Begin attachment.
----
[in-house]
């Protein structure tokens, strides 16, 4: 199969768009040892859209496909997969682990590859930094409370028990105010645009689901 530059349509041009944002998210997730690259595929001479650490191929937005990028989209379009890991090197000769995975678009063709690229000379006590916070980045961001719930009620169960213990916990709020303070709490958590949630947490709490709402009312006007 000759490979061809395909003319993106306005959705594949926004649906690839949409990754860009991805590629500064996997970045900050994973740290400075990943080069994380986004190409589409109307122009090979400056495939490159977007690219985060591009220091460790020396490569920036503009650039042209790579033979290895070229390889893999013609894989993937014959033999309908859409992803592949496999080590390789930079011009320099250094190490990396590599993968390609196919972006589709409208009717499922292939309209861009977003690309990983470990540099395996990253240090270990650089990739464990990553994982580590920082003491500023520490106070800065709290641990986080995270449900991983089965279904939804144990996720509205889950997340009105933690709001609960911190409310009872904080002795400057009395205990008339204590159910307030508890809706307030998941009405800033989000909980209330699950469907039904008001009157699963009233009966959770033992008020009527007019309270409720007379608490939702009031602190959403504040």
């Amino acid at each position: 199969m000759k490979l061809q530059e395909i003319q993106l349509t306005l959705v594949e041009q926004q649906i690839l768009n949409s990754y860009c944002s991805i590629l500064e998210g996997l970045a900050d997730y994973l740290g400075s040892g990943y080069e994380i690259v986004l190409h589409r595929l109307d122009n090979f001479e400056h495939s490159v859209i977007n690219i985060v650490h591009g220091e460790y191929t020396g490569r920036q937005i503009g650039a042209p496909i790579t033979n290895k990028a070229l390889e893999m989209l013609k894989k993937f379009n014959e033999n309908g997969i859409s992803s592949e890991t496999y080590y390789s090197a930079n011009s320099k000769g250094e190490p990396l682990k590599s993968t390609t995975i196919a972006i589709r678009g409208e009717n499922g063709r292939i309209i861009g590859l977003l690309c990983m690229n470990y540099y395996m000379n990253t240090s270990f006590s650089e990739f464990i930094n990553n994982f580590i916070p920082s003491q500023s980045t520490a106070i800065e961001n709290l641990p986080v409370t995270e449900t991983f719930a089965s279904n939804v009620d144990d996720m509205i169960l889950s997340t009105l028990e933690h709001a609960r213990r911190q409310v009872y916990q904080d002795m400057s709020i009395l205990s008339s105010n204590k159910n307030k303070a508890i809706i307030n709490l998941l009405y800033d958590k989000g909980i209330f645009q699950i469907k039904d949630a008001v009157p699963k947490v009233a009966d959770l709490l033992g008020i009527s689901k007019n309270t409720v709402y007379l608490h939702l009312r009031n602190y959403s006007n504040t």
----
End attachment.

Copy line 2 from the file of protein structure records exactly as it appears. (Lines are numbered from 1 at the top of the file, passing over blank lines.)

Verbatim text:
């Protein structure tokens, strides 16, 4: 199969768009040892859209496909997969682990590859930094409370028990105010645009689901 530059349509041009944002998210997730690259595929001479650490191929937005990028989209379009890991090197000769995975678009063709690229000379006590916070980045961001719930009620169960213990916990709020303070709490958590949630947490709490709402009312006007 000759490979061809395909003319993106306005959705594949926004649906690839949409990754860009991805590629500064996997970045900050994973740290400075990943080069994380986004190409589409109307122009090979400056495939490159977007690219985060591009220091460790020396490569920036503009650039042209790579033979290895070229390889893999013609894989993937014959033999309908859409992803592949496999080590390789930079011009320099250094190490990396590599993968390609196919972006589709409208009717499922292939309209861009977003690309990983470990540099395996990253240090270990650089990739464990990553994982580590920082003491500023520490106070800065709290641990986080995270449900991983089965279904939804144990996720509205889950997340009105933690709001609960911190409310009872904080002795400057009395205990008339204590159910307030508890809706307030998941009405800033989000909980209330699950469907039904008001009157699963009233009966959770033992008020009527007019309270409720007379608490939702009031602190959403504040």